For nearly five years, though, the Bush administration, based on intelligence estimates, has accused North Korea of also pursuing a secret, parallel path to a bomb, using enriched uranium. That accusation, first leveled in the fall of 2002, resulted in the rupture of an already tense relationship: The United States cut off oil supplies, and the North Koreans responded by throwing out international inspectors, building up their plutonium arsenal and, ultimately, producing that first plutonium bomb.This just further illustrates why we should not take the government at it word. And really not just this administration, but any administration. When anyone says anything, it is always necessary to determine whether that person might have some ulterior motive for saying it. Often times they do.
But now, American intelligence officials are publicly softening their position, admitting to doubts about how much progress the uranium enrichment program has actually made. The result has been new questions about the Bush administration’s decision to confront North Korea in 2002.
It doesn't seem to matter whether it is the CIA overstepping the bounds of logical reasoning (as many argue was the case here) or if it is someone like James Cameron making a documentary full of speculation and faulty logic, or whether it is Al Gore making an Academy Award-winning documentary on global warming, one has to be willing to ask one's self if the source might have some reason to lie or distort the truth. The answer is often yes they do. It is true that we can never have all the information necessary to make the absolute right decision all the time, but we should avoid blind faith in any particular authority. We should always be willing to question. I'm reminded of something I read at Snopes.com one time, it's good advice:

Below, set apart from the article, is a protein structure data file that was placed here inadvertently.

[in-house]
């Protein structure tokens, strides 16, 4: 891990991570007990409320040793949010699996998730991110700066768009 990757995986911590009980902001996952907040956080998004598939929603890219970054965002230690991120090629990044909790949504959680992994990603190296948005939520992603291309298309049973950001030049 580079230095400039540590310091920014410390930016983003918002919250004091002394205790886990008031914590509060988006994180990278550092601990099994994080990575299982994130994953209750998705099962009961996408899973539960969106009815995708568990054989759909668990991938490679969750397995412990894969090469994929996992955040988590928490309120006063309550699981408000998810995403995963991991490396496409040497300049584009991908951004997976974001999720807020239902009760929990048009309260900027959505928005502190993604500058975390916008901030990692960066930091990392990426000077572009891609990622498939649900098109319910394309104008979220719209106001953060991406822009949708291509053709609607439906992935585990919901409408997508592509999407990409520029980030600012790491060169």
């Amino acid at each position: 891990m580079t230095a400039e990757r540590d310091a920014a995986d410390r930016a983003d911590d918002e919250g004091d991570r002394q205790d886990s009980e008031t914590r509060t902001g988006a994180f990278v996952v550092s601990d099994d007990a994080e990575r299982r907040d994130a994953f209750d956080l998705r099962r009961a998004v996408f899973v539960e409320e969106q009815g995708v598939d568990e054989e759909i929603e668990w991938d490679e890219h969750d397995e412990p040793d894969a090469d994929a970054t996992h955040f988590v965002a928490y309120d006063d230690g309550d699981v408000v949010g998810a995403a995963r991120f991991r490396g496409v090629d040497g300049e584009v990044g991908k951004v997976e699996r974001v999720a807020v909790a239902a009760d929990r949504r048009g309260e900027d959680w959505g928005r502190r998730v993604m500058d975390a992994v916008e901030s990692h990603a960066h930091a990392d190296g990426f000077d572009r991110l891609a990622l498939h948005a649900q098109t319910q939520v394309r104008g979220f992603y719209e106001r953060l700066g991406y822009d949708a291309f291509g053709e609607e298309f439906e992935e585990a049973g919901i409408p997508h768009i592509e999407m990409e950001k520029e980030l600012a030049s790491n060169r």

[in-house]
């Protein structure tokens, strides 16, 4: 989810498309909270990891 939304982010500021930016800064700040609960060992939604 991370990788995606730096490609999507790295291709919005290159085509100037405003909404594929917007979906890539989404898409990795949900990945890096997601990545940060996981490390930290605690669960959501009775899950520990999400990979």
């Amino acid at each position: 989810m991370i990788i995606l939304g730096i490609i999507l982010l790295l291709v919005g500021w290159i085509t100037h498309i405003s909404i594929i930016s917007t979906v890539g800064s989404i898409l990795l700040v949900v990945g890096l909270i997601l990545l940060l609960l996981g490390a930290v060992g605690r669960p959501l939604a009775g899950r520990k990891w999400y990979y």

This section [the Lost Legends section] graphically demonstrates the pitfalls of falling into the lazy habit of taking as gospel any one information outlet's unsupported word. We could have put up a page saying "Don't believe everything you read, no matter how trustworthy the source," but that wouldn't have conveyed the message half as well as showing through direct example just how easy it is to fall into the "I got it from so-and-so, therefore it must be true" mindset. That's the same mindset that powers urban legends, the same basic mistake that impels countless well-meaning folks to confidently assert "True story; my aunt (husband, best friend, co-worker, boss, teacher, minister) told me so."With Iraq, we stepped into a pothole the size of Lake Superior, there is little doubt at this point. The article above indicates that we probably made the situation in N. Korea worse by making our accusations in 2002. It is not always best to assume the worst case scenario and it is important to realize when you are dealing with a source that likes to deal in worst case scenario, i.e. the CIA.
No single truth purveyor, no matter how reliable, should be considered an infallible font of accurate information. Folks make mistakes. Or they get duped. Or they have a bad day at the fact-checking bureau. Or some days they're just being silly. To not allow for any of this is to risk stepping into a pothole the size of Lake Superior.
That leads me back to my title question, who can you trust? I don't really have an answer to that, unfortunately. In each situation you have to judge for yourself. There are, however, two question you should probably ask yourself before you decide:
1. Does this person/group have something to gain from making me believe this?
2. Do I have some ulterior motive for wanting it to be true or false?
Answer these questions honestly and you are probably off to a good start.
Okay, I'll stop ranting now.